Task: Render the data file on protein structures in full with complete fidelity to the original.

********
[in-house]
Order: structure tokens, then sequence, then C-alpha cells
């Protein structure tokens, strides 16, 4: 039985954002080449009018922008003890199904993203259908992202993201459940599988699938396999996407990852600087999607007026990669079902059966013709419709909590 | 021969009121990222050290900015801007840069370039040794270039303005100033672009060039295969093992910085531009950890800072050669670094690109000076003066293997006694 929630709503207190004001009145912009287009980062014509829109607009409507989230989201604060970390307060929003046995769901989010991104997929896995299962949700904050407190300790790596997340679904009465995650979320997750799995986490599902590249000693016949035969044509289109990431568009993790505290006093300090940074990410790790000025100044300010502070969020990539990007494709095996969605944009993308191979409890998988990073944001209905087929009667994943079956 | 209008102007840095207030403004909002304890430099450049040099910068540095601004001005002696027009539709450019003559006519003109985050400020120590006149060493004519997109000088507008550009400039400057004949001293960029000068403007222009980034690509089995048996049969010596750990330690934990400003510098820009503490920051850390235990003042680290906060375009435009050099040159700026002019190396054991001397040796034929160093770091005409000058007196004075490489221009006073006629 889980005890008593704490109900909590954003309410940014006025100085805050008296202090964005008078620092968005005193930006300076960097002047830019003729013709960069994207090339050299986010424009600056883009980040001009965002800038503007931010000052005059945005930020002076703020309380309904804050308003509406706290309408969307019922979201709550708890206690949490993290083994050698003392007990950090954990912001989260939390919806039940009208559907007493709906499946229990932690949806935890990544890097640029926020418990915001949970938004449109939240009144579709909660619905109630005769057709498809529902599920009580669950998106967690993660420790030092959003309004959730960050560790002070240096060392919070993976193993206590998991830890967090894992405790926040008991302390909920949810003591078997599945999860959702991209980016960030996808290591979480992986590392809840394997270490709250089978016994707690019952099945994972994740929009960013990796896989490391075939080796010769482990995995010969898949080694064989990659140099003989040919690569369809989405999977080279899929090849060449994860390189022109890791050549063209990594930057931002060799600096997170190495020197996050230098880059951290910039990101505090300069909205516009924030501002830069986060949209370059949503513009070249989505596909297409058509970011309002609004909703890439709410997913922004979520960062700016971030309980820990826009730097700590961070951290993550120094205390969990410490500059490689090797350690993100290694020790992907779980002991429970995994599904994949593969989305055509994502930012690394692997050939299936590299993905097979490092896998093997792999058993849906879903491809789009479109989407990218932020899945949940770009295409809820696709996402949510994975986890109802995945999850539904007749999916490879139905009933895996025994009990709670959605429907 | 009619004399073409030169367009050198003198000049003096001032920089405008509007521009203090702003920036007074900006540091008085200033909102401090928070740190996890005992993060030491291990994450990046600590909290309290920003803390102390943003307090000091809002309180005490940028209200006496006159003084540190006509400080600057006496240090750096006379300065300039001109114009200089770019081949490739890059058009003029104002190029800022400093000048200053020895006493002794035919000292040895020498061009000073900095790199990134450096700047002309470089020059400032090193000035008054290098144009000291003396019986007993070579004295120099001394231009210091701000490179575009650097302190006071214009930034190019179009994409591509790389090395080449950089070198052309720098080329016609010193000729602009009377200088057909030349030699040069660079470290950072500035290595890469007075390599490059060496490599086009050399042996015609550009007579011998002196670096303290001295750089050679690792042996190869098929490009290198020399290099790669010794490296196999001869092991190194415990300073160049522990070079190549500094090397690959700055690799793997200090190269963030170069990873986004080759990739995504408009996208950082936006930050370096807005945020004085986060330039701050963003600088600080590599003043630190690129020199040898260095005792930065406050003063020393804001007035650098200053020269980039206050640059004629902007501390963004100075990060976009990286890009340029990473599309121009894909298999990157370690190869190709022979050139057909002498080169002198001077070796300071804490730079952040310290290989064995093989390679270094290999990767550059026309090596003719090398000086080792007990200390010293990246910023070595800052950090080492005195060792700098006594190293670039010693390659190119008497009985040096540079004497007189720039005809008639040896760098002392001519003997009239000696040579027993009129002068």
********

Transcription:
[in-house]
Order: structure tokens, then sequence, then C-alpha cells
């Protein structure tokens, strides 16, 4: 039985954002080449009018922008003890199904993203259908992202993201459940599988699938396999996407990852600087999607007026990669079902059966013709419709909590 | 021969009121990222050290900015801007840069370039040794270039303005100033672009060039295969093992910085531009950890800072050669670094690109000076003066293997006694 929630709503207190004001009145912009287009980062014509829109607009409507989230989201604060970390307060929003046995769901989010991104997929896995299962949700904050407190300790790596997340679904009465995650979320997750799995986490599902590249000693016949035969044509289109990431568009993790505290006093300090940074990410790790000025100044300010502070969020990539990007494709095996969605944009993308191979409890998988990073944001209905087929009667994943079956 | 209008102007840095207030403004909002304890430099450049040099910068540095601004001005002696027009539709450019003559006519003109985050400020120590006149060493004519997109000088507008550009400039400057004949001293960029000068403007222009980034690509089995048996049969010596750990330690934990400003510098820009503490920051850390235990003042680290906060375009435009050099040159700026002019190396054991001397040796034929160093770091005409000058007196004075490489221009006073006629 889980005890008593704490109900909590954003309410940014006025100085805050008296202090964005008078620092968005005193930006300076960097002047830019003729013709960069994207090339050299986010424009600056883009980040001009965002800038503007931010000052005059945005930020002076703020309380309904804050308003509406706290309408969307019922979201709550708890206690949490993290083994050698003392007990950090954990912001989260939390919806039940009208559907007493709906499946229990932690949806935890990544890097640029926020418990915001949970938004449109939240009144579709909660619905109630005769057709498809529902599920009580669950998106967690993660420790030092959003309004959730960050560790002070240096060392919070993976193993206590998991830890967090894992405790926040008991302390909920949810003591078997599945999860959702991209980016960030996808290591979480992986590392809840394997270490709250089978016994707690019952099945994972994740929009960013990796896989490391075939080796010769482990995995010969898949080694064989990659140099003989040919690569369809989405999977080279899929090849060449994860390189022109890791050549063209990594930057931002060799600096997170190495020197996050230098880059951290910039990101505090300069909205516009924030501002830069986060949209370059949503513009070249989505596909297409058509970011309002609004909703890439709410997913922004979520960062700016971030309980820990826009730097700590961070951290993550120094205390969990410490500059490689090797350690993100290694020790992907779980002991429970995994599904994949593969989305055509994502930012690394692997050939299936590299993905097979490092896998093997792999058993849906879903491809789009479109989407990218932020899945949940770009295409809820696709996402949510994975986890109802995945999850539904007749999916490879139905009933895996025994009990709670959605429907 | 009619004399073409030169367009050198003198000049003096001032920089405008509007521009203090702003920036007074900006540091008085200033909102401090928070740190996890005992993060030491291990994450990046600590909290309290920003803390102390943003307090000091809002309180005490940028209200006496006159003084540190006509400080600057006496240090750096006379300065300039001109114009200089770019081949490739890059058009003029104002190029800022400093000048200053020895006493002794035919000292040895020498061009000073900095790199990134450096700047002309470089020059400032090193000035008054290098144009000291003396019986007993070579004295120099001394231009210091701000490179575009650097302190006071214009930034190019179009994409591509790389090395080449950089070198052309720098080329016609010193000729602009009377200088057909030349030699040069660079470290950072500035290595890469007075390599490059060496490599086009050399042996015609550009007579011998002196670096303290001295750089050679690792042996190869098929490009290198020399290099790669010794490296196999001869092991190194415990300073160049522990070079190549500094090397690959700055690799793997200090190269963030170069990873986004080759990739995504408009996208950082936006930050370096807005945020004085986060330039701050963003600088600080590599003043630190690129020199040898260095005792930065406050003063020393804001007035650098200053020269980039206050640059004629902007501390963004100075990060976009990286890009340029990473599309121009894909298999990157370690190869190709022979050139057909002498080169002198001077070796300071804490730079952040310290290989064995093989390679270094290999990767550059026309090596003719090398000086080792007990200390010293990246910023070595800052950090080492005195060792700098006594190293670039010693390659190119008497009985040096540079004497007189720039005809008639040896760098002392001519003997009239000696040579027993009129002068």